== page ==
Thursday, October 20, 2005


A friend sent me this morning via e-mail a funny video clip showing various people falling down or being accidentally hit (e.g., a father being hit in the groin by his toddler daughter). After I finished watching the video clip, I started wondering why I found this funny. After all, I’m laughing at someone’s misfortune or pain. Why is this funny?

Some Thoughts:
1) These people are not being hurt in any serious or permanent way. At most they are getting some bruises or pain that will last a couple of minutes. The pain they are experiencing may not even be physical so much as mental—such as humiliation. If they were seriously hurt, I doubt that I would find it funny.
2) The people shown on the clip look awkward or silly in some manner. For example, a woman wearing a skirt does a forward roll down a slide and you see her underwear. A woman ice skating backwards falls into a boat prop on the ice rink “stage” and looks surprised and confused as the boat goes sailing across the ice with her in it.
3) Could the laughter be coming from a sense of relief that I am glad it is not me that this is happening too at the moment? We’ve all experienced at some point in our lives times when we did something that looked ridiculous or made us feel humiliated, embarrassed, or uncomfortable. Perhaps seeing a similar event causes us to react physiologically out of remembrance and relief. Instead of being expressed as a sigh of relief the exhalation is altered into a laugh?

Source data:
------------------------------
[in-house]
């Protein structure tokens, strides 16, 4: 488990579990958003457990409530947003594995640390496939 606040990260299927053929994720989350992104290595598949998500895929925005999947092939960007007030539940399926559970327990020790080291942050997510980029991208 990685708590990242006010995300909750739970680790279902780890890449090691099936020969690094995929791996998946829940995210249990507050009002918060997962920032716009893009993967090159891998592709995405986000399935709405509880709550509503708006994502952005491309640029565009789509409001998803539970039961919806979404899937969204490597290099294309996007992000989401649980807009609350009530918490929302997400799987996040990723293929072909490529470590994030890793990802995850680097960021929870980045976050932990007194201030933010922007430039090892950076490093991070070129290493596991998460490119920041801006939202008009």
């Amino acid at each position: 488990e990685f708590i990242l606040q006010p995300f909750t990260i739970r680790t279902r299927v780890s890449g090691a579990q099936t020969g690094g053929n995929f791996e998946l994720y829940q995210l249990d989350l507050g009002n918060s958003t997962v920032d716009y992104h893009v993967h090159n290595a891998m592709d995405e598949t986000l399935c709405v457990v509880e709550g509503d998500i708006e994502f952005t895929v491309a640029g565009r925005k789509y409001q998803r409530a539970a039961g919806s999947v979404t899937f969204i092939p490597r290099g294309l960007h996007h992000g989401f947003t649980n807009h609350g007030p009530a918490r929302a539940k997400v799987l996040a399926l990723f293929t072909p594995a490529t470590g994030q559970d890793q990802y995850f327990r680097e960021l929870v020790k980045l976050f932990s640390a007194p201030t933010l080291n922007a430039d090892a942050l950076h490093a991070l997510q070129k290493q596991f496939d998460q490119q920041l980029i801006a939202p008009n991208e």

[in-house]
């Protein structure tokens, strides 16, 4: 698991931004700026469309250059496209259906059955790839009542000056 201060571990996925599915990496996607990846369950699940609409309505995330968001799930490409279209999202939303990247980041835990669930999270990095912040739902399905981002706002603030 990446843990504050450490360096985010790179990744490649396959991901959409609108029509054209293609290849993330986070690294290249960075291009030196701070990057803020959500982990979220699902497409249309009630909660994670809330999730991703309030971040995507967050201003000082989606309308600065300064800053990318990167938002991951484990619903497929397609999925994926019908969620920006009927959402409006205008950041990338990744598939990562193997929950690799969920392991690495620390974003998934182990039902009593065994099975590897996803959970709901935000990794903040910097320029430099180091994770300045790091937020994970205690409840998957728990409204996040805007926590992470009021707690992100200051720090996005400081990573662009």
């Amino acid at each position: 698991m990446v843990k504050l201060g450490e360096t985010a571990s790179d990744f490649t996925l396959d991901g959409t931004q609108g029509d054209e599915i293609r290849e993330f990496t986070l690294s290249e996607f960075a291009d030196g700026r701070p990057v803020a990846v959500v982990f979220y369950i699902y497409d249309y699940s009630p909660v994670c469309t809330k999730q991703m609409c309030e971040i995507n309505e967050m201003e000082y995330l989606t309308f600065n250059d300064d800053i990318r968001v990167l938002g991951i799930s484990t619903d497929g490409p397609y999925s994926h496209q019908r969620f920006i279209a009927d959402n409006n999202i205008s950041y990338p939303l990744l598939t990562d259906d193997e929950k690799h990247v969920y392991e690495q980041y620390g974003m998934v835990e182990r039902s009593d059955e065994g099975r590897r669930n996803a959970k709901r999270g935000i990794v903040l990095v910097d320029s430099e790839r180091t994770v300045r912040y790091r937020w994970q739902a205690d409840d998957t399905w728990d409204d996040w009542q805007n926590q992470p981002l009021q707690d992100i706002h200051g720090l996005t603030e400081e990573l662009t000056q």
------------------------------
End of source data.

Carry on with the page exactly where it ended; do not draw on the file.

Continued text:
4) Could there be some sadism underneath as a motive why we laugh? Do we find other people’s misfortune amusing as long as they are not seriously hurt out of some unconscious mild cruelty?
5) What people find funny differs. An overtly mean person may genuinely find it funny that a person slips on a sidewalk and cracks their head open. Some people find bawdy humor highly funny while other people find it crude or threatening.
6) When we say about a person, “She has a good sense of humor,” what we really mean is that she has a sense of humor similar to ours. We find many of the same things funny. The phrase can also means that she is a funny person to us or appreciates humor we appreciate.
7) We often laugh about things that are in fact quite serious or make us uncomfortable, or we have anxiety over: sex, burps, farts, defecation, attraction, rejection, disappointment, pain, etc. Notice from the brief list here that many of the items have to do with the body or are about physical or mental pain in some way.

The subjects of humor and laughter remind me of an observation about jokes. The punch line of a joke often works because the joke is going along on a predictable level, and then there is this felt drop (like a trap door opening beneath us) into another level of meaning, or there’s a surprise twist that we did not expect. This “gasp” of surprise is expressed as laughter.

Humor and laughter seem to be such uniquely human traits.


At 9:49 PM, Blogger Justin Evans said...

I have always thought it boiled down to the following:

"It's funny because it's not me."

At 8:42 AM, Blogger Gerald Huml said...

I think that may indeed be the bottom line.


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